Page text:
Clinton — It has been called “the squirt gun from hell,” even by lawmen who haven’t experienced its memorable burn.
Its chemical agent — a concentrated blast of pepper spray fired at a dizzying 405 mph — can disable and disorient an aggressor for 45 minutes or longer.
“This is potent enough to drop a bear,” said Darron Teeters, an instructor and regional director with JPX America, the Huntsville, Texas-based company pitching its patented pepper guns to law enforcement agencies across Louisiana. “One of these Louisiana people called it the ‘hot loogie.’ ”
Touted as a cheaper alternative to the stun gun, the JPX Pepper Gun is appearing on more and more police utility belts as another method of “less-lethal force” authorities can use to subdue unruly suspects. About 70 agencies in the state — mostly smaller, rural agencies — are using the devices, Teeters said, adding he expects that number to grow significantly in coming months.
Some law enforcement officials attending a training class Friday at the East Feliciana Parish Courthouse said pepper guns could eventually replace their stun guns, a shift they insist will lessen their civil liability.
“I’ve been reluctant to get the Taser ever since it came out because of some of the horror stories I’ve heard of people dying from them and officers maybe using them when they shouldn’t,” said West Feliciana Parish Sheriff J. Austin Daniel, who is equipping all of his front-line deputies with pepper guns. “You can shoot the pepper gun from as far as 25 feet and it’s a direct squirt, so chances are you’re only going to hit the person you’re aiming for.”
A number of Louisiana law enforcement agencies have investigated deaths in recent years occurring after police officers used a stun gun. Taser, for its part, has maintained that its products, when used properly, are safe and effective tools that prevent injury, citing a U.S. Department of Justice study that found there is “no clear evidence” the devices themselves cause death.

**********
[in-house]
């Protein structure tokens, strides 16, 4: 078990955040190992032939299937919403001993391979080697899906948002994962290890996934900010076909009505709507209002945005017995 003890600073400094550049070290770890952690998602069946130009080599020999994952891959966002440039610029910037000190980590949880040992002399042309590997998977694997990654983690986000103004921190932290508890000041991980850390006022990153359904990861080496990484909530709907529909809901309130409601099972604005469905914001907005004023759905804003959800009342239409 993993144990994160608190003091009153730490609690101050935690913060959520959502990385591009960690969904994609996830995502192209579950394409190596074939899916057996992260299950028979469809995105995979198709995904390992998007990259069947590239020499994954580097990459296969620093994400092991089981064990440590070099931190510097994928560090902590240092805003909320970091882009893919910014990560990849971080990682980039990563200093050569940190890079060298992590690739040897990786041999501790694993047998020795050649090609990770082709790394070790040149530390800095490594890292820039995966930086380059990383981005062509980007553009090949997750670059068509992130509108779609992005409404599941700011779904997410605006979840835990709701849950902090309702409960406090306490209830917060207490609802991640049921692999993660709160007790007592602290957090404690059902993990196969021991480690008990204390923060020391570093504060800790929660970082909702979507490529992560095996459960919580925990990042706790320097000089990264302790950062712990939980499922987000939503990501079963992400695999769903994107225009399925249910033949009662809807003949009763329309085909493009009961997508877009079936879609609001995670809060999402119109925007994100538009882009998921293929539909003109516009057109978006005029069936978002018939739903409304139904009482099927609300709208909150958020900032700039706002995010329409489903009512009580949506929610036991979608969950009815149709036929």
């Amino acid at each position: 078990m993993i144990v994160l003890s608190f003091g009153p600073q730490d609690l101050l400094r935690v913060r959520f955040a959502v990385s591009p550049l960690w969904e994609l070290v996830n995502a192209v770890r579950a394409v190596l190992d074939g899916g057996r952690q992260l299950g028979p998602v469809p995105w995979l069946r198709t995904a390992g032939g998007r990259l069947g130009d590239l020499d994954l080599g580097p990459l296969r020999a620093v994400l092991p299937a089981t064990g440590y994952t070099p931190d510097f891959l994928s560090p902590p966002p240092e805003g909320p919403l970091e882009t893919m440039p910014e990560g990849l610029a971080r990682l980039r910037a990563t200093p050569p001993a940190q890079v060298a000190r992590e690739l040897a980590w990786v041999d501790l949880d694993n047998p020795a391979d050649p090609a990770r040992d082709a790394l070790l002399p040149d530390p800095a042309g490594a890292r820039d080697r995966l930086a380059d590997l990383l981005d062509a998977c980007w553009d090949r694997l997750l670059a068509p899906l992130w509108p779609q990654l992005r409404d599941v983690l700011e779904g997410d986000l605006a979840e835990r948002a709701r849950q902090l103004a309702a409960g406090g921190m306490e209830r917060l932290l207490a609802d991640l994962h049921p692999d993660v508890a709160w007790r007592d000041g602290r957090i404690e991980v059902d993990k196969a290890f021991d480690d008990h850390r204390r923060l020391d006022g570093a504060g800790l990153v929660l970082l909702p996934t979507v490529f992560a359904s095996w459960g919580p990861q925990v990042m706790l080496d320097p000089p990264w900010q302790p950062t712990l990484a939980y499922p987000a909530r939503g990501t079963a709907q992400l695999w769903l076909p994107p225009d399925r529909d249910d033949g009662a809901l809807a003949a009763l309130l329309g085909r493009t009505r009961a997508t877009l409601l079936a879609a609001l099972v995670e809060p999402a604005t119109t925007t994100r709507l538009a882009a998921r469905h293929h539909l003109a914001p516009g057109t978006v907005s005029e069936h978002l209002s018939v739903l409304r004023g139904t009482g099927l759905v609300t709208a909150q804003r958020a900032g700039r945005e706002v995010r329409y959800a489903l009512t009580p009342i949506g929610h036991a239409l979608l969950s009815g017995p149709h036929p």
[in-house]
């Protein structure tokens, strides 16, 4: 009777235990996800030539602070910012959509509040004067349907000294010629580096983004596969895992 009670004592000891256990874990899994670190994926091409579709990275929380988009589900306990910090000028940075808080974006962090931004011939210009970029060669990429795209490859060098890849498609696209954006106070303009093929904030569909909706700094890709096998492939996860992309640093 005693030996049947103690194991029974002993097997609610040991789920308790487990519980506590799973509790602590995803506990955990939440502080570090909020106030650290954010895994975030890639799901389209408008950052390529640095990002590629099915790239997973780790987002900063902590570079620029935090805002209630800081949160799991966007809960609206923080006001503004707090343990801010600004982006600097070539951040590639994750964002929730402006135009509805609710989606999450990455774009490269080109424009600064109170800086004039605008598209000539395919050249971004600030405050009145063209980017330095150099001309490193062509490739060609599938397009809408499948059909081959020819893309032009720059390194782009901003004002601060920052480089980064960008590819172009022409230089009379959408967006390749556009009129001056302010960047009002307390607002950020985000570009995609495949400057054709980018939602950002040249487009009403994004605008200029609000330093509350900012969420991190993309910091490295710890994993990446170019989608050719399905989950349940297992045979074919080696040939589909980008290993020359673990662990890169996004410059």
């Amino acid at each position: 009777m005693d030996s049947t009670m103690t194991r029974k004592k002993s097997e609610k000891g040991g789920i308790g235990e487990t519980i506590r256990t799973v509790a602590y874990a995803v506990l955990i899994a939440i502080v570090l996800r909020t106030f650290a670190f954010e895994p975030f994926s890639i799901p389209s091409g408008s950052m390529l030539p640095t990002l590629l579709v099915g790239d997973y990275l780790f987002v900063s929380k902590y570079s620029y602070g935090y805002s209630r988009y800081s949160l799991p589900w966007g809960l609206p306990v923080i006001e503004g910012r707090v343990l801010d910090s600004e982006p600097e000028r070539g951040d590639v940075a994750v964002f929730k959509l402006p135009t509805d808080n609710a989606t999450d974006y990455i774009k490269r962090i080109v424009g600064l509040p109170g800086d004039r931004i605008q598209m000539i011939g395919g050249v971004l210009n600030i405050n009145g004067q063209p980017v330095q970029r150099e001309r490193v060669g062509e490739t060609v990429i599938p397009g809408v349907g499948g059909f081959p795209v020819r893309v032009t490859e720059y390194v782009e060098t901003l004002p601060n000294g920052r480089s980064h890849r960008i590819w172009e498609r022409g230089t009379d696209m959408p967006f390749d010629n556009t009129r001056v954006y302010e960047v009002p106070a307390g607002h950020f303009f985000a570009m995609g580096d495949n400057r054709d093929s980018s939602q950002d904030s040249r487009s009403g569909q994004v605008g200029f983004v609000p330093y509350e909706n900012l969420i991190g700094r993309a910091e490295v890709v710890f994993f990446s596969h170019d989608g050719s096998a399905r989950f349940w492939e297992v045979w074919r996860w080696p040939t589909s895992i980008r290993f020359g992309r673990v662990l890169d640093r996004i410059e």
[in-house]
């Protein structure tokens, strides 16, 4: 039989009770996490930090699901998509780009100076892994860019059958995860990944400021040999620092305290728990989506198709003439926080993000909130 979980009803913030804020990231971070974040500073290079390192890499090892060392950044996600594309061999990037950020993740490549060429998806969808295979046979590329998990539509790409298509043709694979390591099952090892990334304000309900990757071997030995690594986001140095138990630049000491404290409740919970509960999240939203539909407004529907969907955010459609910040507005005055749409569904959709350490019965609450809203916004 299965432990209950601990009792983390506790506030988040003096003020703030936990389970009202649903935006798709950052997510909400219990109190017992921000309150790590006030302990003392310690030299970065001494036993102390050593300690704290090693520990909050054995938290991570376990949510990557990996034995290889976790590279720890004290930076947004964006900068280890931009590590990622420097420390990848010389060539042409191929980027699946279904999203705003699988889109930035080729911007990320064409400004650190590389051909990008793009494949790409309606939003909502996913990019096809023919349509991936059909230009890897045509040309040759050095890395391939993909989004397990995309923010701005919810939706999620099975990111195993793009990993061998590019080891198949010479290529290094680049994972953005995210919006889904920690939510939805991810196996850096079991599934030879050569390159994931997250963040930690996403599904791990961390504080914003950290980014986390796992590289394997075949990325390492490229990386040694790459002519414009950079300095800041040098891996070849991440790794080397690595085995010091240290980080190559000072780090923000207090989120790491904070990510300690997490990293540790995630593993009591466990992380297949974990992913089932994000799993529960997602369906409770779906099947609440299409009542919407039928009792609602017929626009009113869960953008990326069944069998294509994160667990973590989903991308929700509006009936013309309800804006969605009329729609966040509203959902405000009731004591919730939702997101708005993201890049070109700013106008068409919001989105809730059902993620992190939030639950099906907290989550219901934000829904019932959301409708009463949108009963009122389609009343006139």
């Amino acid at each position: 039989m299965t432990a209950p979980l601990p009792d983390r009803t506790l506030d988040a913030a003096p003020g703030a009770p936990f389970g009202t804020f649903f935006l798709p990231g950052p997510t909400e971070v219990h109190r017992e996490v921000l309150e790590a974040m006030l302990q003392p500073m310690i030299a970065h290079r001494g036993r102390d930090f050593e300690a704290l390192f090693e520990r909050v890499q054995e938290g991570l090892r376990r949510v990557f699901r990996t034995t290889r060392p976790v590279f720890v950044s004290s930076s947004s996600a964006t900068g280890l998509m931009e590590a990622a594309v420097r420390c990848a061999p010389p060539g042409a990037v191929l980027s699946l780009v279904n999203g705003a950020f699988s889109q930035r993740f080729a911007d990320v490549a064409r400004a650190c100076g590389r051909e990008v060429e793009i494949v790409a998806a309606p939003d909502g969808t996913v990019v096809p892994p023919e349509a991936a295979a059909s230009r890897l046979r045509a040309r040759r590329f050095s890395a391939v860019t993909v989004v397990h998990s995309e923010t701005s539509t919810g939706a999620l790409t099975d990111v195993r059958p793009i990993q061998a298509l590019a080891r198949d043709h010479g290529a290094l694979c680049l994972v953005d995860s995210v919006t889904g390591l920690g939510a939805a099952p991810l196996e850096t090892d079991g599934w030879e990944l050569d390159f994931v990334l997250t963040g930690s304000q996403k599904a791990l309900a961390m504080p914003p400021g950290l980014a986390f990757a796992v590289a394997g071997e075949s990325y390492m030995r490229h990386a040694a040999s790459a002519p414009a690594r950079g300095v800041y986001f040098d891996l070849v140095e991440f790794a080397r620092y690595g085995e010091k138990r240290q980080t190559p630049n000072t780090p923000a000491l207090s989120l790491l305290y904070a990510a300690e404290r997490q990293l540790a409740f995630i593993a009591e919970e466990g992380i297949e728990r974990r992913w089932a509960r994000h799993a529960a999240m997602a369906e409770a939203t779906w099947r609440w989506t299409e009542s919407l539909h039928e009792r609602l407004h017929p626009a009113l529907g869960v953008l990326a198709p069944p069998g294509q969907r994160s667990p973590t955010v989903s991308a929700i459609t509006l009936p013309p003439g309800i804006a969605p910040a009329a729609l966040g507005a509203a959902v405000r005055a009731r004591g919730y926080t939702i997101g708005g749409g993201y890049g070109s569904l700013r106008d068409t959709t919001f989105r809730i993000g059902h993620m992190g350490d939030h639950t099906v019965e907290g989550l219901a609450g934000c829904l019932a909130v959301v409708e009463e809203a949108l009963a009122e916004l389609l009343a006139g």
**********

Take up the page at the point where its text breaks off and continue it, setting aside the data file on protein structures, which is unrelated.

Taser stun guns are widely used by law enforcement authorities. The gun fires prongs that deliver an electrical charge, immobilizing the person.
Still, several officers were critical of stun guns at Friday’s session, saying pepper guns offer a safer alternative for less than half the price. Pepper guns cost about $340; the cartridges, which contain two shots, are about $33.
“We’re going to these guns because there’s less liability,” said Assistant Police Chief Ned Davis Jr. of the Clinton Police Department, which has purchased four pepper guns but may eventually equip all 25 of its officers with the device.
“You have to understand a lot of people are not really affected by the Taser,” Davis said. “If you don’t get both of the prongs in correctly, it’s not going to work.”
Like stun guns, the pepper gun resembles a pistol and comes with an optional laser sight. It uses blank cartridges and a “propulsion technology” that creates pressure to push out Oleoresin Capsicum — pepper spray — at 590 feet per second.
“What happens is the striker on the back of the pistol itself strikes the back of the cap where the firing pin is, and there’s a plunger inside that pushes out the OC,” said Ron Teeters, president of JPX America.
A person struck with the gooey, crimson red substance experiences an extreme burning sensation and involuntary closing of the eyes. “The Scoville heat unit of a jalapeno pepper is 8,000,” Ron Teeters said. “This is 400,000.”
JPX representatives stress to law enforcement authorities that the pepper guns must be fired at a minimum distance of 5 feet away; a direct shot from any closer could cause serious injury, they warned.
Officers are trained to aim for the nose for maximum effect. But despite the high velocity with which the pepper spray is delivered, officials said, the blast itself is not painful when it lands on someone’s face.
Drew Erickson, a JPX instructor, likened the sensation to walking into a piece of Saran wrap spread across a door frame.
“The main concern is always whether it hurts,” he told the class of officers. “We can assure you there is no kinetic impact. It is not damaging to your vision.”
Law enforcement officials noted an important difference between traditional pepper spray and pepper guns. A drawback to aerosol pepper spray, they said, is the inadvertent “cross-contamination,” or affecting more people than intended.
“When you spray those, you risk it coming back on you if the wind is blowing in a certain direction, and if you spray it in a room, you can contaminate the whole room,” Daniel said.
Pepper guns, meanwhile, deliver a blast designed only to affect the target. They feature a self-cleaning mechanism that burns off residual chemicals, so the officer pulling the trigger won’t be affected.
“It gets what you’re aiming for, and you don’t have to worry about everyone else around you,” said Sgt. Kevin Garig of the East Feliciana Parish Sheriff’s Office, which may eventually phase out its stun guns if pepper guns prove effective.
Marjorie R. Esman, executive director of the American Civil Liberties Union of Louisiana, cautioned that pepper guns may easily be misused, calling them “litigation waiting to happen.” She raised concerns that a law enforcement officer, in the heat of an arrest, might fire the pepper gun at close range, causing serious injury.
“A Taser is a useful tool. The problem is when they’re misused, and I think this is subject to exactly the same risk,” Esman said in a telephone interview. “It seems to me that there’s a significant risk of harm from this as well.”
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